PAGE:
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Top Stories Archives - Page 2 of 11 - India Today News

Opposed to China's CPEC that passes through PoK, India boycotts Belt and Road initiative
Refusing to be part of China's Belt and Road initiative, India today said that no country will agree to be part of a project that refuses to address its core territorial dispute. [...]
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Doctors working under Satyendar Jain giving fake reports to end my fast: Kapil Mishra
Former Delhi Water Minister Kapil Mishra today alleged that there was a conspiracy to make him end his hunger strike, which began on Wednesday. Doctors "working under" Health Minister Satyendar Jain were giving "fake reports," he alleged. [...]
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‘Widespread’ torture by police in Pakistan condemned by United Nations
UN urges Pakistan to ‘incorporate into its legislation a specific definition of torture’ to be applied without exceptionA UN committee has condemned the “widespread practice of torture” in Pakistan by police, the military and intelligence agencies in a report published on Friday, and called on Islamabad to implement urgent reforms to the law.“The police engage in the widespread practice of torture throughout the territory ... with a view to obtaining confessions from persons in custody,” the UN Committee against Torture wrote in its first report on the situation in the country, made public after months of investigation. Related: Boy, 10, killed in attempted blasphemy lynching in Pakistan Continue reading... [...]
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‘It only takes one terrorist’: the Buddhist monk who reviles Myanmar’s Muslims | Marella Oppenheim
Critics of Ashin Wirathu and his denim-clad disciples say the monk incites racial violence against Rohingya refugees. He claims he is merely protecting his peopleMyanmar army allegedly left Rohingya refugees with bullet wounds and burns“Aung San Suu Kyii would like to help the Bengali, but I block her,” says Ashin Wirathu with some pride.Branded the “Face of Buddhist Terror” by Time magazine, Wirathu has his own compound within the Masoeyein monastery in Mandalay. Before being offered a comfortable chair, visitors are greeted by a wall of bloody and gruesome photographs. Related: Myanmar army allegedly left Rohingya refugees with bullet wounds and burns Continue reading... [...]
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Indian train network makes history by employing transgender workers
An initiative offering jobs to a handful of members of Kerala’s hijra community aims to tackle prejudice and bring transgender people into the mainstreamThey used to beg on India’s train network, but this month, for the first time, transgender women will have proper jobs, serving passengers and selling tickets in the south Indian city of Kochi.In an effort to integrate trans people into Indian society, Kochi’s metro has hired 23 members of the hijra community, who will start working behind ticket counters and on housekeeping teams before the end of this month. Continue reading... [...]
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Churchill not entirely to blame for Bengal famine | Letters
Winston Churchill’s confidant, Frederick Lindemann, poorly advised the war leader, argues Charles SharpBruce Ross-Smith (Letters, 11 May) is unfair in blaming Churchill entirely for the Bengal famine. Most historians blame his confidant and adviser, Frederick Lindemann, for advocating the policy of redirecting food ships to the Atlantic from the India-Australia route. Churchill was probably unaware of the future consequences amid all the turmoil of war planning in 1942-43. Lindemann is a darker, more controversial figure. Had his interference in the development of radar succeeded, we would have lost the war. He was the primary advocate of the RAF’s role in area bombing and “de-housing”. Apart from the civilian casualties it caused, it diverted resources from tactical support by the RAF to the army and navy. Undoubtedly Churchill was a flawed character, but not a genocidal leader. Confronted by “the abyss of a new dark age”, Churchill’s oratory inspired resistance and formed a great alliance that defeated the far greater evils of Nazism and Japanese imperial expansion. He deserves a Nobel for that.Charles SharpLondon  • Join the debate – email guardian.letters@theguardian.com Continue reading... [...]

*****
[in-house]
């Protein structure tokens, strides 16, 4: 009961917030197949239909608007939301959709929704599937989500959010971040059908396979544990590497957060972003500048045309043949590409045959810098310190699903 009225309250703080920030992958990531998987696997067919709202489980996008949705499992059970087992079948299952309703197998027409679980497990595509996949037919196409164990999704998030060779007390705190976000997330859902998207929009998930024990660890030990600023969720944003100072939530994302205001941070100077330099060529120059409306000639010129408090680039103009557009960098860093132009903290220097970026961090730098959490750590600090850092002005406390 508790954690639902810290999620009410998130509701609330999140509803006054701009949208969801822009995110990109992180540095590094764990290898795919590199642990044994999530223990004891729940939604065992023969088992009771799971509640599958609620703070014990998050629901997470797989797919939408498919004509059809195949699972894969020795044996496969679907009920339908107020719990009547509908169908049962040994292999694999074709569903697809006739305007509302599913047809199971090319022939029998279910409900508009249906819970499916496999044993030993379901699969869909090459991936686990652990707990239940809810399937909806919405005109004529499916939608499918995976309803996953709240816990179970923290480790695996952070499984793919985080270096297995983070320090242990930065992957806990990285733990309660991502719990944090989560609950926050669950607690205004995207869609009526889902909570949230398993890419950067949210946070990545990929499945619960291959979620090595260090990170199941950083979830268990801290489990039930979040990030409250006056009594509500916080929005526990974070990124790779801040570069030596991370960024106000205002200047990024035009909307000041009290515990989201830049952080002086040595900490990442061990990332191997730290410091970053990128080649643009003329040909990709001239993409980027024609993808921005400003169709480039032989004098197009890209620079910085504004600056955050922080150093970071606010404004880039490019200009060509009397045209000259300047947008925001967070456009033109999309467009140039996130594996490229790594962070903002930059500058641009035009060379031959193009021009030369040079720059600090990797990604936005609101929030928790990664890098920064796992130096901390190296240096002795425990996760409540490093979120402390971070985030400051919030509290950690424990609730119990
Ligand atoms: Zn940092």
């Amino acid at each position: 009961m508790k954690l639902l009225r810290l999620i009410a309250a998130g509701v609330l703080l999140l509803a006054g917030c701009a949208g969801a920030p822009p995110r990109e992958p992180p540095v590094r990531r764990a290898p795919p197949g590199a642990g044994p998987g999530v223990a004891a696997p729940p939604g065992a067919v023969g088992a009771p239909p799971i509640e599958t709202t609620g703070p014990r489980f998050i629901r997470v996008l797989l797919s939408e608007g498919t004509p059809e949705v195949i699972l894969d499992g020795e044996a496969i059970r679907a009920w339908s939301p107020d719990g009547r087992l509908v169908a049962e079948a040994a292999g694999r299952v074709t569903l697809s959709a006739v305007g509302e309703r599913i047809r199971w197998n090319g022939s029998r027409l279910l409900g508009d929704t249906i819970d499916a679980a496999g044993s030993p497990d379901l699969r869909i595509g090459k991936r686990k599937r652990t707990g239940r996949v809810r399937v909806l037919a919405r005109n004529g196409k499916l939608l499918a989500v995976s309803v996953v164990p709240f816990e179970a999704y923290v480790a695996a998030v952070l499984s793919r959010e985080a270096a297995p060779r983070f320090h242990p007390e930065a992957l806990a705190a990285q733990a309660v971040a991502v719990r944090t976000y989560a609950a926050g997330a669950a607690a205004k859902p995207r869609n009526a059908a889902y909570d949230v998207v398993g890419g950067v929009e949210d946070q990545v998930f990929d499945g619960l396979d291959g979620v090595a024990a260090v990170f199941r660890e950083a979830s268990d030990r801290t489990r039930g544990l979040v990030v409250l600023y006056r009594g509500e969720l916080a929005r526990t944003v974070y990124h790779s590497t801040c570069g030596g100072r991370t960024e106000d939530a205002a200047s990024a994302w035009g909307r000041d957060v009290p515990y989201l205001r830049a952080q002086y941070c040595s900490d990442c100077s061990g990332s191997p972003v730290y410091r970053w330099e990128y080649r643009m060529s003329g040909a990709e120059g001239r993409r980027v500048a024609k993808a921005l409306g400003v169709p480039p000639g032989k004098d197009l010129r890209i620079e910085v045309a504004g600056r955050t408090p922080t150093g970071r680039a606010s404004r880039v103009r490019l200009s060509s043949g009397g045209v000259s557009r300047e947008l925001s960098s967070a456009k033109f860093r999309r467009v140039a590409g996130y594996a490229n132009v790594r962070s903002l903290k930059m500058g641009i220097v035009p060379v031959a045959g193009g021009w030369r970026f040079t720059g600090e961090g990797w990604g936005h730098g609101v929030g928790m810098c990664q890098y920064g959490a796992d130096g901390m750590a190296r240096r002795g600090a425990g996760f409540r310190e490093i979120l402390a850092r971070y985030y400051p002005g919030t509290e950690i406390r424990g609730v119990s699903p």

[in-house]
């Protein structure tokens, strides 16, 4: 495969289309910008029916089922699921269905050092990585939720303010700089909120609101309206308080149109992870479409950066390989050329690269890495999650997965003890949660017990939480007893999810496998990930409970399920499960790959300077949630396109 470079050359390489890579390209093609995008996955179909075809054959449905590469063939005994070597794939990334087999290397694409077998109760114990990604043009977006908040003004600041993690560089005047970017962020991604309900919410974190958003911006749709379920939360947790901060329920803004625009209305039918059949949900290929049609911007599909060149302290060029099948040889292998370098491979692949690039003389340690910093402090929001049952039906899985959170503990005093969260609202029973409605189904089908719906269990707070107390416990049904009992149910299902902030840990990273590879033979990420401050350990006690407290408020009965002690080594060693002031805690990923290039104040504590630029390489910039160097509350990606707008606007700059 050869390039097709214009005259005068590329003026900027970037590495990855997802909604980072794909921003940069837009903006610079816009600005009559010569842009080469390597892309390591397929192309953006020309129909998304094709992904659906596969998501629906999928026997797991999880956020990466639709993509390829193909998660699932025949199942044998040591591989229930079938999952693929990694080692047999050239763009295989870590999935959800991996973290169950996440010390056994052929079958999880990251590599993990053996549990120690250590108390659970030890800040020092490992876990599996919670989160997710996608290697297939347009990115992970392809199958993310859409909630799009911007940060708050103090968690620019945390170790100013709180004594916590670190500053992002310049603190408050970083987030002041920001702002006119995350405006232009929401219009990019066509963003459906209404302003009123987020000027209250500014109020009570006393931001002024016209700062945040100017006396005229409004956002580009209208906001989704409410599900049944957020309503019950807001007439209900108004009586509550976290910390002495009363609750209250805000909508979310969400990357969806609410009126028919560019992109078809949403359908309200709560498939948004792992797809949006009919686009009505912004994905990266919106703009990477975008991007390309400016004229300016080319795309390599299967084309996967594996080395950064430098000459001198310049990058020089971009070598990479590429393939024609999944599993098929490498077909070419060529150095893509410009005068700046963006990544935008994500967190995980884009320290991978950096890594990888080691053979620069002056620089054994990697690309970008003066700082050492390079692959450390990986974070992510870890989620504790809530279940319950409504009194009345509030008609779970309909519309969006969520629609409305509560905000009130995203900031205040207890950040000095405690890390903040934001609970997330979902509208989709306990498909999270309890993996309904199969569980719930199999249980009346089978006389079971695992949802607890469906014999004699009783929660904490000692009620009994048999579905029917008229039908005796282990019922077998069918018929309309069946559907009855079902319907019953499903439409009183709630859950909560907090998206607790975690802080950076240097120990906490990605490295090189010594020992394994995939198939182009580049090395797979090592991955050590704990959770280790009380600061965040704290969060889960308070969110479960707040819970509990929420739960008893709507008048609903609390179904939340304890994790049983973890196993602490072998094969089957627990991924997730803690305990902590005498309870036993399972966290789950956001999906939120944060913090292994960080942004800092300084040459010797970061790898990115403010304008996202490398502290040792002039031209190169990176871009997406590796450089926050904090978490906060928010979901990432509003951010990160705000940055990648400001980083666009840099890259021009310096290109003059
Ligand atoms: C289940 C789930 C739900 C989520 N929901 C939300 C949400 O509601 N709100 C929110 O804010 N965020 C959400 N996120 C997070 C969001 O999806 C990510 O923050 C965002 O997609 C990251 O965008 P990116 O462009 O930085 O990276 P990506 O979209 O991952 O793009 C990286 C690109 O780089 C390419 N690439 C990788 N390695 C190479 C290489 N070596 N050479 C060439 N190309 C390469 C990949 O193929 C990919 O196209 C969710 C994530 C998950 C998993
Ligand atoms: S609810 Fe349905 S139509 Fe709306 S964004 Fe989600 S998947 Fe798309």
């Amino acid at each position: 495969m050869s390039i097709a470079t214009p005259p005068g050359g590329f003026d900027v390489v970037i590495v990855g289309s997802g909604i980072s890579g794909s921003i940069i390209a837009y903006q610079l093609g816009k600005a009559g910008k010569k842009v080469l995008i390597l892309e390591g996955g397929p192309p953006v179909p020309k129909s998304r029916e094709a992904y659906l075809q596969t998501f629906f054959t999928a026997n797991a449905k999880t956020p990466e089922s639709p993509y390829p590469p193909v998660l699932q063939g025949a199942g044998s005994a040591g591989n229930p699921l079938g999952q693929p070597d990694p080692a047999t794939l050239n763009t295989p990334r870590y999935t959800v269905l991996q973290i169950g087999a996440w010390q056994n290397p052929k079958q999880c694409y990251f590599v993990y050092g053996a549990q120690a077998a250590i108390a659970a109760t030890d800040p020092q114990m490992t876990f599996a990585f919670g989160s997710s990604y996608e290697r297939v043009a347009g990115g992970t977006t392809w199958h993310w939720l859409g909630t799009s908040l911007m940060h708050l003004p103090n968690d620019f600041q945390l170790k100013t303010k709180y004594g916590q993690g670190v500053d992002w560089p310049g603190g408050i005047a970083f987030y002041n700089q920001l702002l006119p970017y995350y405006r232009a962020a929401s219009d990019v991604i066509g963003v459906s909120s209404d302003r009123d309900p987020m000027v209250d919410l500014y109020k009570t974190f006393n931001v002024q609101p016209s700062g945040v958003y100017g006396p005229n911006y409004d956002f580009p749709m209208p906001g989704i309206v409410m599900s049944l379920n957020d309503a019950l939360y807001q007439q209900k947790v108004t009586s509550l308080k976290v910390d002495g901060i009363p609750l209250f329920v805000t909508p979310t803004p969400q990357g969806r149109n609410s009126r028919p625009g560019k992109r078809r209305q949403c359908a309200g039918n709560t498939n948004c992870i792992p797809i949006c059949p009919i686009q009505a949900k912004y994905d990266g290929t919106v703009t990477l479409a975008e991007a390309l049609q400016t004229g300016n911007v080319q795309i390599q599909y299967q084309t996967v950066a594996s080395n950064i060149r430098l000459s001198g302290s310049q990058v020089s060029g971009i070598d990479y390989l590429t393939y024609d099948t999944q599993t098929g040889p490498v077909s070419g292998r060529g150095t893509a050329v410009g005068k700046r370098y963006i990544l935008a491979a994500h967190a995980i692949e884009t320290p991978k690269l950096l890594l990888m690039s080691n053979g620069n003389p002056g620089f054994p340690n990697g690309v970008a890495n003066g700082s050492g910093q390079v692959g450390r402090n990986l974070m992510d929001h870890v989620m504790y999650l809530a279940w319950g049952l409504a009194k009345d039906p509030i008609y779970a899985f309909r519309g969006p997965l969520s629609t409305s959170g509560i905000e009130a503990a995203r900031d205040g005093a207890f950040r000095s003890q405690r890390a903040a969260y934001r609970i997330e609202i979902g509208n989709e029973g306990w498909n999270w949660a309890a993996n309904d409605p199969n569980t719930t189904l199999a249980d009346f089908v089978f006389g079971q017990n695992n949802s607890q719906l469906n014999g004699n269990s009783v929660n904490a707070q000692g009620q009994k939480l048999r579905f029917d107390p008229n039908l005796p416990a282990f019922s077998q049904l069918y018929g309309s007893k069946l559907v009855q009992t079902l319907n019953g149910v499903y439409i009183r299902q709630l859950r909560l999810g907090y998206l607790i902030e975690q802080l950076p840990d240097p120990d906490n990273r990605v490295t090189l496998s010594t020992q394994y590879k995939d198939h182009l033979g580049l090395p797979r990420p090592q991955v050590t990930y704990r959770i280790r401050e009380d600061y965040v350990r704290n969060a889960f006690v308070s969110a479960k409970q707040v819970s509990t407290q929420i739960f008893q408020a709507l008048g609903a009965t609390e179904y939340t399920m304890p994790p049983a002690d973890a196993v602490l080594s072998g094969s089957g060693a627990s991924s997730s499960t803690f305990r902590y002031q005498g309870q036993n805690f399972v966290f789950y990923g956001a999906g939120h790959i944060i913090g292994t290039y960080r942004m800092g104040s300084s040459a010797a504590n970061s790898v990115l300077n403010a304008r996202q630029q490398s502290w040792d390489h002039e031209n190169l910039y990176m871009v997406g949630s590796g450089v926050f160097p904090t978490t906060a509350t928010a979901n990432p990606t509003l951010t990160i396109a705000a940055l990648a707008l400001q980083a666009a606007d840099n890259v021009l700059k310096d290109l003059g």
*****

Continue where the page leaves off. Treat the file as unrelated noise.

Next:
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Beyond Bollywood: where India's biggest movie hits really come from
The global success of fantasy epic Baahubali 2: The Conclusion underscores the power of the country’s billion-dollar ‘regional’ film industryThe global success of SS Rajamouli’s fantasy epic sequel Baahubali 2: The Conclusion has once again brought Indian cinema to the attention of the world. Its forerunner, the $31m-budgeted Baahubali: The Beginning (2015), grossed $100m worldwide but caused little more than a ripple outside India. Within the country, it made waves because the film, made in the south Indian Telugu and Tamil languages, saw the Hindi-dubbed version alone gross more than $20m. Related: Baahubali 2: The Conclusion review – joyous action epic soars Pan Nalin’s Angry Indian Goddesses, ​billed as India’s first female buddy movie, ​sold to 61 territories Continue reading... [...]
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Yogi Adityanath keeps his promise, meets martyr's family, gives Rs 6 lakh compensation
The UP CM had promised meeting the family after they insisted failing which they had refused cremation of the martyred jawan. [...]
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Myanmar army allegedly left Rohingya refugees with bullet wounds and burns